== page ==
Data from: Telemetric tracking of scatterhoarding and seed fate in a Central African forest
Cite this dataset
Rosin, Cooper; Poulsen, John R. (2016). Data from: Telemetric tracking of scatterhoarding and seed fate in a Central African forest [Dataset]. Dryad. https://doi.org/10.5061/dryad.91g52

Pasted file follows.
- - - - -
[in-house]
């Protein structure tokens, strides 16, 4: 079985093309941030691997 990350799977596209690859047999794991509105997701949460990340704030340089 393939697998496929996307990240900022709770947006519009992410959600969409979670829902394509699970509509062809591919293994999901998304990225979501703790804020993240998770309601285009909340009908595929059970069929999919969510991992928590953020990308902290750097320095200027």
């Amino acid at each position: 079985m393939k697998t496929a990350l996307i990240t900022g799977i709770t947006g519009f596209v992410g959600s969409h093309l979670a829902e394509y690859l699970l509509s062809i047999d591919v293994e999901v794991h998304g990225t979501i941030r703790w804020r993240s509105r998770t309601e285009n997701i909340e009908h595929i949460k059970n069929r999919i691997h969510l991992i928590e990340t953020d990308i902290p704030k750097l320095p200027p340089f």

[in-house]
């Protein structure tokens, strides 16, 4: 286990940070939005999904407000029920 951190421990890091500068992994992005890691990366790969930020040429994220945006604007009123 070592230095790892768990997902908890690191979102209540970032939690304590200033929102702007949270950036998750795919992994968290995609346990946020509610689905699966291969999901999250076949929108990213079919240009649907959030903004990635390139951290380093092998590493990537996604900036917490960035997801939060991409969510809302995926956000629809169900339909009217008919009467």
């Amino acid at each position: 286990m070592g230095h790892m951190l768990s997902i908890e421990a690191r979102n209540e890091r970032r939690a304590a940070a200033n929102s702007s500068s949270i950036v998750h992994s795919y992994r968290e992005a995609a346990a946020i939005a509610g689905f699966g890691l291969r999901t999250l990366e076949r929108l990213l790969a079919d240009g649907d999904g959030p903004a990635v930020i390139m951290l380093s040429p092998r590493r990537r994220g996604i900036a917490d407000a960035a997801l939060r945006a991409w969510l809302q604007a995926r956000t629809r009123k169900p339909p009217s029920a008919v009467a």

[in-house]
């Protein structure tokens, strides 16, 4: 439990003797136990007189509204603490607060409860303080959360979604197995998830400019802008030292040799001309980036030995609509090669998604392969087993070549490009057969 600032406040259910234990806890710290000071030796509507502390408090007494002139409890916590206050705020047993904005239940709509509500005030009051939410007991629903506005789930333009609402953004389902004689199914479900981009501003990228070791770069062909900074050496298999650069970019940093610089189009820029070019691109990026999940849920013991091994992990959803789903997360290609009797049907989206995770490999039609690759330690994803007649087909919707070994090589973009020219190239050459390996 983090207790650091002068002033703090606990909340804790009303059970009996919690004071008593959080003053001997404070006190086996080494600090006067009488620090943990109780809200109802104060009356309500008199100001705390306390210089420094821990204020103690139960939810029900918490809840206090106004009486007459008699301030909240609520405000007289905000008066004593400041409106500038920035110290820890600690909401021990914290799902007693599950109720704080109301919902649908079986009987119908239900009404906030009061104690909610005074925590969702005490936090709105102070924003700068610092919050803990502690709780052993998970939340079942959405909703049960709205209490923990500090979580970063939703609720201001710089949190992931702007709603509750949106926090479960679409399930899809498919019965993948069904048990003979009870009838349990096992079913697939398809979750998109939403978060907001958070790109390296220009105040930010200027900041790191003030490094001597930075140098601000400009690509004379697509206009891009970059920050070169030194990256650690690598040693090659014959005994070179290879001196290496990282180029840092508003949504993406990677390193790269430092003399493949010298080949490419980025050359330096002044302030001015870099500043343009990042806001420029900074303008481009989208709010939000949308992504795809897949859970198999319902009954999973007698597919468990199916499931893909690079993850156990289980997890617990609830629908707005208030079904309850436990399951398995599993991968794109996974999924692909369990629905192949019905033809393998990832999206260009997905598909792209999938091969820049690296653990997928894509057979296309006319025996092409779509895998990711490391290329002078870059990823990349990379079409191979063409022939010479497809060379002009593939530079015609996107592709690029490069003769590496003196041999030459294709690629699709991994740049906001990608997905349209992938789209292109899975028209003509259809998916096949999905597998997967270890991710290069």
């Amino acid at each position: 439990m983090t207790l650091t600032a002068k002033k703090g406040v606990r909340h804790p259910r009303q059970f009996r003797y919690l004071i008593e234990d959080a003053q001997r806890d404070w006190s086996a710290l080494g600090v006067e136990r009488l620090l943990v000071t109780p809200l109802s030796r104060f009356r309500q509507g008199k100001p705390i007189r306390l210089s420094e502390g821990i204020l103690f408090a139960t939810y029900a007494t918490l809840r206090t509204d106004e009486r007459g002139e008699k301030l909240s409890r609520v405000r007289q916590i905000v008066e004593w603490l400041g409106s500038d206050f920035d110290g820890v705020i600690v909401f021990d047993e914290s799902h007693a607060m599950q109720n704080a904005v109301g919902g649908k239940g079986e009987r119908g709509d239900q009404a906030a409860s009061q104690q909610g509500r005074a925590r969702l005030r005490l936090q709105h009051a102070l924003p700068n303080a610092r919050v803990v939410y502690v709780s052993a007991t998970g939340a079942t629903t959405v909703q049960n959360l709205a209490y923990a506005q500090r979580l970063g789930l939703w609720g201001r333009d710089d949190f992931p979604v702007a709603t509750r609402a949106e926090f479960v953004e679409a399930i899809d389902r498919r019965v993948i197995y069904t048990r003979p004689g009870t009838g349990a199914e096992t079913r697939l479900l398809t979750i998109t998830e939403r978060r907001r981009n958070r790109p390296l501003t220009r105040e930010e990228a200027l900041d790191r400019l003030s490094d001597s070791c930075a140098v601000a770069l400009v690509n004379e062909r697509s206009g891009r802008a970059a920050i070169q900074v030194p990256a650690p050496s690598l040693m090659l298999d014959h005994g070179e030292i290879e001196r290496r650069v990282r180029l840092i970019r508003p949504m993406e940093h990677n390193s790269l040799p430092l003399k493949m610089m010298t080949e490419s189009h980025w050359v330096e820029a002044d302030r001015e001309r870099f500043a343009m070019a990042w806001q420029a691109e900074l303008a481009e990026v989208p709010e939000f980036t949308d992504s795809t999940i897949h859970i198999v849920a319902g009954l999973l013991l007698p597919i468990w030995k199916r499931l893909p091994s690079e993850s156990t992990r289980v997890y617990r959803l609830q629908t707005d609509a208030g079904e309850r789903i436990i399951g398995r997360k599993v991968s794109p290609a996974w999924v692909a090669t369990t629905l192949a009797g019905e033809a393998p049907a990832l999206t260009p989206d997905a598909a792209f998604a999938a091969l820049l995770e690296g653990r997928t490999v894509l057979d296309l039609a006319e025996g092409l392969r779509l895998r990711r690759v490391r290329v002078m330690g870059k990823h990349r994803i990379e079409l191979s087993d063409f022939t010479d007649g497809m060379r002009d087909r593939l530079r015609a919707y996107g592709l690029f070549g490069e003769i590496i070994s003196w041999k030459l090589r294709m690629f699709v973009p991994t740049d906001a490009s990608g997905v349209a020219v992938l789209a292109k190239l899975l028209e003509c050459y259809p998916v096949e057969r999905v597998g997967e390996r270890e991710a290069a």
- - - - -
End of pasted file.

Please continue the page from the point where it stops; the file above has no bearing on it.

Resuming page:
In seed predation studies, removal of a seed is only the first step of a dynamic process that may result in dispersal rather than seed death. This process, termed seed fate, has received little attention in African forests, particularly in Central Africa. We experimentally assessed the initial steps of seed fate for two tree species—the large-seeded Pentaclethra macrophylla and the relatively small-seeded Gambeya lacourtiana—in northeastern Gabon. Specifically, we evaluated whether seed size and seed consumer identity are important determinants of seed fate. We established experimental stations under conspecific fruiting trees, each comprising three seeds fitted with telemetric thread tags to facilitate their recovery, and a motion-sensitive camera to identify visiting mammals. In total, animals removed 76 tagged seeds from experimental stations. Small Murid rats and mice primarily removed small Gambeya seeds, whereas large-bodied rodents and mandrills primarily removed large Pentaclethra seeds. Gambeya seeds were carried shorter distances than Pentaclethra seeds and were less likely to be cached. The two large-bodied rodents handled seeds differently: Cricetomys emini larderhoarded nearly all (N = 15 of 16) encountered Pentaclethra seeds deep in burrows, while Atherurus africanus cached all (N = 5 of 5) encountered Pentaclethra seeds singly under 1–3 cm of leaf litter and soil, at an average distance of 24.2 m and a maximum distance of 46.3 m from experimental stations. This study supports the hypothesis that seed fate varies based on seed size and seed consumer identity, and represents the first telemetric experimental evidence of larderhoarding and scatterhoarding in the region.